Social through screens; a new normal.
With society in lockdown, we are adapting to use virtual connections more than ever before. Our conferences in boardrooms have become telephone calls from our kitchens, team meetings have become invaded with children and pets, and after work drinks have become quizzes on Zoom. In some ways, being out of the office has disconnected us, and we all miss saying hello in the lift or catching up whilst making a coffee. However, in other ways, we have never been so in touch. Social Networks such as Twitter, Instagram, LinkedIn and TikTok are flooded with colleagues challenging each other to run or dance for charity on the weekend, to dress-up at home, and to share stories of how we are all coping indoors. We are bakers, teachers, runners and office builders and we are sharing each of these experiences through our screens.
Whilst social media has been thriving for years, it is in these last few months we have really begun to appreciate what it can do for the better. It has become a support system. I find myself liking and commenting on colleagues’ and friends’ posts more than usual; checking-in and making sure they are doing ok at home. Previously, we have been warned away from screen-time and made aware of the negative impact it can have on our mental health. Whilst these risks remain, I have seen a change in how social media is being used. Newsfeeds are no longer showing-off what holidays we are on or what restaurants we are going to, but instead a reminder that we are all in this together, even when apart. Different law firms are being united through online events and virtual challenges. Different departments are encouraging each other’s successes and creativity. Different ideas are coming forward to figure out how we can make this work. As it becomes more difficult to distinguish our home lives from our work lives, we are sharing the two. Telling colleagues about details of our homes which we never shared before, and seeing into our family members’ working day routine. Whilst this cross-over is temporary and we will one day return to the office, a change in our ways will definitely last. I hope we continue to share and encourage through social media, and recognise the good it can bring when used correctly. Our networks have no limit when we adapt and recognise it is all still possible, just in a different way.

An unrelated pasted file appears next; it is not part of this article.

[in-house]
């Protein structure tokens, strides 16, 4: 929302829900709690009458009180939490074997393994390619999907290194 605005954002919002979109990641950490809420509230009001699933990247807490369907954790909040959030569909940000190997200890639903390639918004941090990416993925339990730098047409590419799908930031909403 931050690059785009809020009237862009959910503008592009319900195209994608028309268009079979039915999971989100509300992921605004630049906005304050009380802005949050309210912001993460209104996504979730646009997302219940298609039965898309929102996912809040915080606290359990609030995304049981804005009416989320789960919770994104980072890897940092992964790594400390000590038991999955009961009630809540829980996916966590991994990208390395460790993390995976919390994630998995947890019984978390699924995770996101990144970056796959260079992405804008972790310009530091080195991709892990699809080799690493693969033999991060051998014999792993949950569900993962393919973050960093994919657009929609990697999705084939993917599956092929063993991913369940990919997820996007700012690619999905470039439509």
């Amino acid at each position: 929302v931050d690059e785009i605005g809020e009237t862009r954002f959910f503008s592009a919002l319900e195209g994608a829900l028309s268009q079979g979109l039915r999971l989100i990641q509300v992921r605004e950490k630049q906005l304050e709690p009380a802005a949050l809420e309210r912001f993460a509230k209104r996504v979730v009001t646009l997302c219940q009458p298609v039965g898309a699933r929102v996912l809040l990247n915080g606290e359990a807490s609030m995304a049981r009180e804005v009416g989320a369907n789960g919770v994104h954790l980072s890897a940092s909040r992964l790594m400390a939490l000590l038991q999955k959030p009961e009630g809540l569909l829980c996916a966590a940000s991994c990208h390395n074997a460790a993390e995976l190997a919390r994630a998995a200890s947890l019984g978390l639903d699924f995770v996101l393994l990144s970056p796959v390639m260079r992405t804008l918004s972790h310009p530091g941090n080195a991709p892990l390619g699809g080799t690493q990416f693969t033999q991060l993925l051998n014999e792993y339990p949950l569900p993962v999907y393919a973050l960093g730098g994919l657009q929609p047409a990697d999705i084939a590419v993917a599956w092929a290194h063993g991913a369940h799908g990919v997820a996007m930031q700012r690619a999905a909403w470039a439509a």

This time has allowed us to stop the commutes. It has helped us to appreciate our homes and communities. Yet it has also shown us how to share our experiences in new ways. Whilst I cannot wait to go to a coffee shop or to see my colleagues in person, I know we have become more connected in other ways. Socialising through screens has never been so positive, and we may have changed the future on building virtual connections for good.
Article written by Grace Mullis, Trainee Solicitor at Irwin Mitchell LLP. Grace is currently in her second seat in Medical Negligence and Abuse Law. Grace is a founding member of the firm’s Social Media Group which aims to develop relationships with colleagues, clients and the wider community through Twitter, Facebook and LinkedIn. See what they’ve been up to by following @Community_IM and @GraceMullis_IM on Twitter.